Springfield dad who lost daughter to distracted driver makes plea to kids
Springfield’s Joel Feldman has given his distracted driving presentation to about 30,000 people over the last two years.
But the lawyer who lost his daughter in a distracted driving accident in July of 2009 will likely never know how many of those people, mostly teens, have been positively influenced by his story. He is a partner at the Philadelphia-based firm Anapol Schwartz and is the founder of End Distracted Driving (EndDD.org).
Feldman’s latest stop was at the Delaware County Technical School Friday morning where he spoke to about 75 students from different high schools who are in the Family Career and Community Leaders of America program. Feldman is hoping these students will take the lead when it comes to the distracted driving issue.
“These kids are leaders in their schools and they get things done,” Feldman said. “They can help get out the message that young kids can’t drive while distracted.”
Feldman likely got through to at least one girl in the audience. He asked the students if they rode with friends who texted while they drove. One girl pointed to her friend sitting next to her, so Feldman quickly brought them in front of the group. He wasn’t trying to humiliate or embarrass anyone, in fact, he thanked them for being honest.
But he also pointed out that most adult and teen drivers who text while they drive don’t believe they are going to be the person to get in an accident.
“We think it is not going to happen to us,” Feldman said. “I’ve represented people who have killed someone because of distracted driving and they all tell me, ‘I thought I would never kill someone through my driving.’ ’’
Feldman showed two short films in his presentation. One centered around his daughter Casey’s friends, about how her tragedy changed the way they drove, in particular, by not being distracted. Casey Feldman was killed when she was properly crossing a street in Ocean City, N.J., and a man driving a truck took his eye off the road for a second to reach over to his seat to get a GPS.
“With Casey’s friends, they had to think about death,” Feldman said. “Generally, young people don’t unless there is a tragedy.”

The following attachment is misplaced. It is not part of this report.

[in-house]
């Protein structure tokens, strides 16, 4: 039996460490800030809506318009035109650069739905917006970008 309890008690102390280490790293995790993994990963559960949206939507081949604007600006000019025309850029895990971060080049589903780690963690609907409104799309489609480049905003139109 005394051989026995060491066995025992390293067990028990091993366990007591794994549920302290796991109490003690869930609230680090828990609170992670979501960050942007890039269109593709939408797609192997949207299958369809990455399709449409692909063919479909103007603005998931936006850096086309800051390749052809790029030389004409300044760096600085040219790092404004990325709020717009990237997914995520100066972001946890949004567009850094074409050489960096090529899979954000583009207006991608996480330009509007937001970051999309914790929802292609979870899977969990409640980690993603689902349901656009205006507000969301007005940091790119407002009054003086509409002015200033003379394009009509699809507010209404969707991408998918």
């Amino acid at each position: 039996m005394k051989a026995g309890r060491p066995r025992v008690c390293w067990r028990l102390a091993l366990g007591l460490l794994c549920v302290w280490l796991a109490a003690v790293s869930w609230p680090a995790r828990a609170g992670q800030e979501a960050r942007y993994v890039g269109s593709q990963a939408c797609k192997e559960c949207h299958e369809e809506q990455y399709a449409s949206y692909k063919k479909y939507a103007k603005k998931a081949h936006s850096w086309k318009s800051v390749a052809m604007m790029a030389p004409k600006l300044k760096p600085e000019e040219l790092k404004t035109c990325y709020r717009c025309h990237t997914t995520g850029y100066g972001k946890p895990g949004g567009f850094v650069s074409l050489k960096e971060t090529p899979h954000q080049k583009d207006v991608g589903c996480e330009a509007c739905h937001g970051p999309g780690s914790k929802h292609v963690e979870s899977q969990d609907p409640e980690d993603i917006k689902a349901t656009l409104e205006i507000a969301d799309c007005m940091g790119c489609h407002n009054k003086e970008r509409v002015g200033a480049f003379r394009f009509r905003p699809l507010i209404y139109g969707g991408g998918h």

The other film centered on another woman who killed a man when she swerved off the road because she was driving distracted.
“It’s sad because each and every one of these tragedies is preventable,” Feldman told the students. “We think it’s not going to happen to us.”
Feldman admitted that before Casey’s accident, he too was a habitually distracted driver. He even told the story of when he purchased a new vehicle he became frustrated because he couldn’t program the GPS unless the vehicle was stopped.
“If everybody never texted again while they were driving, that would be great,” Feldman said. “But you can still be distracted.”
And according to a show of hands by the students, many of their parents do still drive while distracted. Feldman asked the group of about 75 if their parents drive while distracted and about three-quarters of the students raised their hands.
Part of his presentation is giving students a contract to take to their parents for each of them to sign saying they will not drive while distracted.
“I’m convinced people of my generation are slowly getting it,” Feldman told the students of not driving while distracted. “But for people of your age, it may be eventually be socially unacceptable. I was a terrible role model for my children when I was driving.
“Distracted driving is not just a teen problem. You guys are going to change the culture of the country.”
Feldman says he continues to travel the country to get the message out, having recently been to such places as New Orleans, Vermont and Iowa.
“I get a ton of feedback,” Feldman said. “For a father who has lost a child, I am really fortunate. I will probably get 10 or 15 emails just from today.”
By Jeff Wolfe, Delaware County Daily Times